• d3.geoConicEqualArea - the conic equal-area (Albers) projection.
  • d3.geoConicEquidistant - the conic equidistant projection.
  • conic.parallels - set the two standard parallels.
  • d3.geoEquirectangular - the equirectangular (plate carreé) projection.
  • d3.geoGnomonic - the gnomonic projection.
  • d3.geoMercator - the spherical Mercator projection.

Here is a showreel of all the projections supported by D3.

Once projected to screen coordinates, the polygons can be easily converted into an SVG path with d3.geoPath(). The geoPath() function is an SVG path generator that takes in any GeoJSON feature or geometry object, and returns a formatted SVG path.

Here is a simple example of rendering the US states:

See output in new page.

Adding markers on top of D3 Map

Now that we have the base map, we can draw marks on top of maps, in this case the size of the 50 largest cities in the US. Here are the first couple of lines of this file:

rank,place,population,lat,lon
1,New York city,8175133,40.71455,-74.007124
2,Los Angeles city,3792621,34.05349,-118.245323
3,Chicago city,2695598,45.37399,-92.888759
4,Houston city,2099451,41.337462,-75.733627
See output in new page.

Here is an example for a choropleth map, coloring each state by its agricultural output. Here are the first couple of lines of this file:

state,value
Alabama,1.1791
Arkansas,1.3705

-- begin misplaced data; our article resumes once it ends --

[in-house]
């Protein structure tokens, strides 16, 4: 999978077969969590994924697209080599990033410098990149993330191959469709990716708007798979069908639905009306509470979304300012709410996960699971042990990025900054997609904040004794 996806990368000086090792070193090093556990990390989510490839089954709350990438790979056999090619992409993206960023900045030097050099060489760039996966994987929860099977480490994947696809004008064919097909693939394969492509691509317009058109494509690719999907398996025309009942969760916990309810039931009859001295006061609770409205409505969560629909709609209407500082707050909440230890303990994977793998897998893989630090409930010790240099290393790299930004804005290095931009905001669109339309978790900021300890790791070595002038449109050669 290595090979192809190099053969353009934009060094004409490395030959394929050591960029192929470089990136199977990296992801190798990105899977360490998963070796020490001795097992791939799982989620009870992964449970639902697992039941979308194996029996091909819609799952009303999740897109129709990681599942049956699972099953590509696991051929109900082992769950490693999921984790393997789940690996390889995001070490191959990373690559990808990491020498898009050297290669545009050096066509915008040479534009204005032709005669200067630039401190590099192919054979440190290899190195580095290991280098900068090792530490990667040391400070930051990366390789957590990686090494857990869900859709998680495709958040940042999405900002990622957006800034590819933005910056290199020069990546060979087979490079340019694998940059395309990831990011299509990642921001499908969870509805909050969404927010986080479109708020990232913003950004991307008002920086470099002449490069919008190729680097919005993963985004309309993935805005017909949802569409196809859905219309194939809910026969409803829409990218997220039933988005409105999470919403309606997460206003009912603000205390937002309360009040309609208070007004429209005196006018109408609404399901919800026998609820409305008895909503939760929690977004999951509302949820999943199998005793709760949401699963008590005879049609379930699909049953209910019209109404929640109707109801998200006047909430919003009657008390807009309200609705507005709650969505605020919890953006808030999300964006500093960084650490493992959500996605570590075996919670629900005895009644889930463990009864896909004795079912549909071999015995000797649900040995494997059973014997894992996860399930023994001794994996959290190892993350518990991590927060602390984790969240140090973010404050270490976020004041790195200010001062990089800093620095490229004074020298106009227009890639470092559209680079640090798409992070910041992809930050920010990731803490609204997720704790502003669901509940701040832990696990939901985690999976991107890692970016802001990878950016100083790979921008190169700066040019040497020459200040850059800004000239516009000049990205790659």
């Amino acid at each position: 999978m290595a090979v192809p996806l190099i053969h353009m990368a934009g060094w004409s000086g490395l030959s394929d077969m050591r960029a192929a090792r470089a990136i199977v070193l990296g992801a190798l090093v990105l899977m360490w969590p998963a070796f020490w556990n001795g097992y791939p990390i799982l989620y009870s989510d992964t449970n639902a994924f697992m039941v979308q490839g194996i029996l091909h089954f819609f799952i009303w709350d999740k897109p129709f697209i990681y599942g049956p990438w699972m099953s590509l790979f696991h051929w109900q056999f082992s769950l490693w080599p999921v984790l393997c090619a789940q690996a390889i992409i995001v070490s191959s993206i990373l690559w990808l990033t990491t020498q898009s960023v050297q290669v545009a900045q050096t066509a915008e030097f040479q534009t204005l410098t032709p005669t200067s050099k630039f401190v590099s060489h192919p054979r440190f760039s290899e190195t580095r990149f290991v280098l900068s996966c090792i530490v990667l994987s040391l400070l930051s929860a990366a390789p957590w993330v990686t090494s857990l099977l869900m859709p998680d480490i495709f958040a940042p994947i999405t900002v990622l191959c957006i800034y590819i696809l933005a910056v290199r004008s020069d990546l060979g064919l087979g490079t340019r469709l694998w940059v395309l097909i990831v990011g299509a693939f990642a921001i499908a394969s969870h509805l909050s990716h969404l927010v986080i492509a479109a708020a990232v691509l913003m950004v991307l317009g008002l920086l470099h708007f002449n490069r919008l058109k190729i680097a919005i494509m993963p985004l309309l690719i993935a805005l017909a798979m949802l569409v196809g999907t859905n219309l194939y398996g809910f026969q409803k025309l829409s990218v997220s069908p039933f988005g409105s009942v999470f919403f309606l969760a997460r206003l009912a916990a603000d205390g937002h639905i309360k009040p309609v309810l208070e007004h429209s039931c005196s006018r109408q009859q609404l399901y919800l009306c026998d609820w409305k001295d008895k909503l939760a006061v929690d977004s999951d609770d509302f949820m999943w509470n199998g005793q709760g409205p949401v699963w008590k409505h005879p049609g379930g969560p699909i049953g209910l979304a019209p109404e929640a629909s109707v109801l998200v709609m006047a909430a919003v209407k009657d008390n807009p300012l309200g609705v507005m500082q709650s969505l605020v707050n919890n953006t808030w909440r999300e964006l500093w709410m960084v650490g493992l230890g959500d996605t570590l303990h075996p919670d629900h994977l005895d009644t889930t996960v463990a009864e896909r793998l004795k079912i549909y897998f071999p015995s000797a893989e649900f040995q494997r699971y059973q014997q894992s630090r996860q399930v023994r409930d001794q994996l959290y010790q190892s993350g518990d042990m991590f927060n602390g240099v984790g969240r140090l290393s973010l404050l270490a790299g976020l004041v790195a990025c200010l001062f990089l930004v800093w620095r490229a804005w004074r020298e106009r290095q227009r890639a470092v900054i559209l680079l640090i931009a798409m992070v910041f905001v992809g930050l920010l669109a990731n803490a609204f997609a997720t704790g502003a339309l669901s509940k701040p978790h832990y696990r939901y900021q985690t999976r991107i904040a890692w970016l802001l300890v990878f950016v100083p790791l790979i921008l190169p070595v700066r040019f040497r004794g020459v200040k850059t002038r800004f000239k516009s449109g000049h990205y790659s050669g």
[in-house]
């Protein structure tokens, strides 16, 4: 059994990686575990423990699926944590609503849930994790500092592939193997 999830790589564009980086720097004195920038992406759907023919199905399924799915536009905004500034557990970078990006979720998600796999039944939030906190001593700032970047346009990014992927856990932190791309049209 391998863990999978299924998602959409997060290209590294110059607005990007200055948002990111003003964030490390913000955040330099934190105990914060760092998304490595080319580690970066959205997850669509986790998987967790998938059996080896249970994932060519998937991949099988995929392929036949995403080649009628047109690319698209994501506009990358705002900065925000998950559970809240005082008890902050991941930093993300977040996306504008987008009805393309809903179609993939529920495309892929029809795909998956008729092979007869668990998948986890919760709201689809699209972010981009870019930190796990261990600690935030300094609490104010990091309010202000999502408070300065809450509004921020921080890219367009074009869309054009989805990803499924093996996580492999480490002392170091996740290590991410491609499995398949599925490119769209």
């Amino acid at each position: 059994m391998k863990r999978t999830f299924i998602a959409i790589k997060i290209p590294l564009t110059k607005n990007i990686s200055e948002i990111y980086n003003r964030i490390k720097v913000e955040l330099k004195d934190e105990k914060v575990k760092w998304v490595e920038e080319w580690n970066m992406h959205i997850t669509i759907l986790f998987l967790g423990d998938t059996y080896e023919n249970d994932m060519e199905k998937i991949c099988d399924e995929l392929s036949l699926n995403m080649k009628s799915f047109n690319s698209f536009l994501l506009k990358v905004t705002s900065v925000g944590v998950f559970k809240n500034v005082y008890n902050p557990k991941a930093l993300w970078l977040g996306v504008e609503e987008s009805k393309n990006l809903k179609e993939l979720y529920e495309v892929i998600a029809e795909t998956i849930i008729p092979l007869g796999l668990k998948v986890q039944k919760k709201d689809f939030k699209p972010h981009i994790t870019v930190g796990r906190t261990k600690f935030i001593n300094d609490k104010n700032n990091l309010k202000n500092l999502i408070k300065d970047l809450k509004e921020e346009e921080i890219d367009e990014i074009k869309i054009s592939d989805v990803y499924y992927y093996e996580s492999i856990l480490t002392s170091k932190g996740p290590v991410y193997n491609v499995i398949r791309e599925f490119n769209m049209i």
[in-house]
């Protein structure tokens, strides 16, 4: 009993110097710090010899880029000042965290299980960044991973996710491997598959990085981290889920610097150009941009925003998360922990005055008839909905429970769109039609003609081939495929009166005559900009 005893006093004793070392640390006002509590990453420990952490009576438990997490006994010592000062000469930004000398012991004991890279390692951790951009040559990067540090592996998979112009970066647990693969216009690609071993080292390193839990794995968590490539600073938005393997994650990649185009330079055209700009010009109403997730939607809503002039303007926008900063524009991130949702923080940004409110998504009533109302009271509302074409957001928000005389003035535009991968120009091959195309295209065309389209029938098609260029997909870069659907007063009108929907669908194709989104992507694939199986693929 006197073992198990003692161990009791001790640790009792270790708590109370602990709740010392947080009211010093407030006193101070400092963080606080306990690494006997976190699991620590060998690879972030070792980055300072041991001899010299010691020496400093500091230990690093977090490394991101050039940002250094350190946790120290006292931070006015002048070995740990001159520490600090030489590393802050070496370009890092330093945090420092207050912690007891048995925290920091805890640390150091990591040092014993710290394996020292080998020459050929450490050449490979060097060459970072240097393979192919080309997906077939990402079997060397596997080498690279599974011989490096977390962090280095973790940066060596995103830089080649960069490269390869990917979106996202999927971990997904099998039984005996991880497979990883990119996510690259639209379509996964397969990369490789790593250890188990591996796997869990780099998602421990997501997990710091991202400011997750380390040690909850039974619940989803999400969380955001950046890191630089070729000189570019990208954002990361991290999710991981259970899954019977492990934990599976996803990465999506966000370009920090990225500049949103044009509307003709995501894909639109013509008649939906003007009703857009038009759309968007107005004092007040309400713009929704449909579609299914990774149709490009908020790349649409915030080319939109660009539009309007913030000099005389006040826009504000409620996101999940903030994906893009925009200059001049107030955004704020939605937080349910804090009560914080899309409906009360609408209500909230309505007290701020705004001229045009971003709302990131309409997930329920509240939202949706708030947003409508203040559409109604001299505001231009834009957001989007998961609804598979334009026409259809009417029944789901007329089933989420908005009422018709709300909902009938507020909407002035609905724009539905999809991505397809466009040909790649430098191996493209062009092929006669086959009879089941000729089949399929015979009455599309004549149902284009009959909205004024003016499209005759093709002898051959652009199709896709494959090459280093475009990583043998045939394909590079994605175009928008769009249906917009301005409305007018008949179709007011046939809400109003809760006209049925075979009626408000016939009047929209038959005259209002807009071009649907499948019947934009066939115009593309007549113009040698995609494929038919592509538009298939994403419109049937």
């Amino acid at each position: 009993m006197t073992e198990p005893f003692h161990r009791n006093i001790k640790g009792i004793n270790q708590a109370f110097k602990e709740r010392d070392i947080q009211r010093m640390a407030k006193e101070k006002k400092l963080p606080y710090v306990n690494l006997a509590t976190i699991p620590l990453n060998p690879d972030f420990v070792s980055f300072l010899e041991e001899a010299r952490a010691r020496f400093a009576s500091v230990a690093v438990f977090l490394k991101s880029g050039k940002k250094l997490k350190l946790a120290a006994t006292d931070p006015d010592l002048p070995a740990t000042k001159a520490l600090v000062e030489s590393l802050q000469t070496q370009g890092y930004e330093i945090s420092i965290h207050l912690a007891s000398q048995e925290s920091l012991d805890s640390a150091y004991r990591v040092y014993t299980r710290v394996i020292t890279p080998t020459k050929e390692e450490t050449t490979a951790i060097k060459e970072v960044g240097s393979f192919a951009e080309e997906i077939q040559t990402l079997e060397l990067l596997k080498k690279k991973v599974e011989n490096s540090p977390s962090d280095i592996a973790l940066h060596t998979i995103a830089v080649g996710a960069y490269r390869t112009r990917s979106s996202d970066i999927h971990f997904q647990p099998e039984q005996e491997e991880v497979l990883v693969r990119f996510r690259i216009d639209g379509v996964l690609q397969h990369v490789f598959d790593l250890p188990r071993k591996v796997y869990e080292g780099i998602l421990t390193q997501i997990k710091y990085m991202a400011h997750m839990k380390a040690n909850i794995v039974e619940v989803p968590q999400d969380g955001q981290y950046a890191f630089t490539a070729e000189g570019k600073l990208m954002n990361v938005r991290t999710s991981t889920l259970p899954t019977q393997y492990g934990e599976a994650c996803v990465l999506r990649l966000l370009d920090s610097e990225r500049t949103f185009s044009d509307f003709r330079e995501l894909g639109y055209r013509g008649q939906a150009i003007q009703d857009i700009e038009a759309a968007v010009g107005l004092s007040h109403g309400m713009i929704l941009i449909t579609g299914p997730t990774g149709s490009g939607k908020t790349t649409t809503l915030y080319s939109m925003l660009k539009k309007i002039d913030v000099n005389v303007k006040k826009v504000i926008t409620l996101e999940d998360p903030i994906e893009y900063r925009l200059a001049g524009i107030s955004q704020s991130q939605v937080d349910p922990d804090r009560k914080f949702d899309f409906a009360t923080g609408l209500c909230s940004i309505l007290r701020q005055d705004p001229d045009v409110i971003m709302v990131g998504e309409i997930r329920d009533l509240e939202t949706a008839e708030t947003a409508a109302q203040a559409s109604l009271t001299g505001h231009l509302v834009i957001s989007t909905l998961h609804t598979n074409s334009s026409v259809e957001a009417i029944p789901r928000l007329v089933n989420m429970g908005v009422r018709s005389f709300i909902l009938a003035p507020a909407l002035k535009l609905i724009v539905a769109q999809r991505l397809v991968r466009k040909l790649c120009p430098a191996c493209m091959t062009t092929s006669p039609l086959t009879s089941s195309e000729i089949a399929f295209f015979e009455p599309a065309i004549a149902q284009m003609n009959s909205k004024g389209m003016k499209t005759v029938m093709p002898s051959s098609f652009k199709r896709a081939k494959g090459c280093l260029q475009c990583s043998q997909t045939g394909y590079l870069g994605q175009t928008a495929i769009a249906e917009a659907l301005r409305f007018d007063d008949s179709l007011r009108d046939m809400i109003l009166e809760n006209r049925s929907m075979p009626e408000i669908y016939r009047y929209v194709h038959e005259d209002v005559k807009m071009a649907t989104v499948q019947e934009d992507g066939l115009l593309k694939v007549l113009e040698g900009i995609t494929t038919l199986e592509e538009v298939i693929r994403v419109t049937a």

Arizona,1.3847
California,1.7979

The trick here is to join the data about the ouptut to the geography information:

See output in new page.

Street Maps


Now that we’ve seen how to create data maps purely with D3, let’s take a look at street maps. These are used when the spatial context of your data is very import. That is, you care about the ability to navigate to a specific geographic location. You also get out of the box features such as zooming and panning. Examples of visualizations that use street maps include: (1) Where the Pies Are and ny

The most common street map used is the Google Maps API.

The key steps in getting a simple google map up and running on your web page are as follows:

  1. Get an API Key for use with Google Maps

  2. Load the Google Map Javascript API using the <script> tag and using the newly created API key.

  3. Create a div element with an id that will be hold the map

  4. Call the google.maps.Map endpoint to create a map inside our newly created div.

Let’s see this in action:

See output in new page.

The Map Object

map = new google.maps.Map(document.getElementById("map"), {...});

The map object defines a single map on the page. You must create a new object for each new instance of a map that you want on the page. The parameters for the map constructor are as follows:

Map(mapDiv:Node, opts?:MapOptions ) where mapDiv is the DIV element where you want the map to live and MapOptions are the parameters that are used for creating this map. Of these parameters, only two are required: center, and zoom.

map = new google.maps.Map(document.getElementById('map'), {
  center: {lat: -34.397, lng: 150.644},
  zoom: 8,
  mapTypeId: 'terrain' // Optional
});

Zoom Levels

When you’re setting the zoom levels programatically, it can be helpful to know how the numeric zoom level translates to the amount of detail your user can see in the map. Here is a helpful conversion table.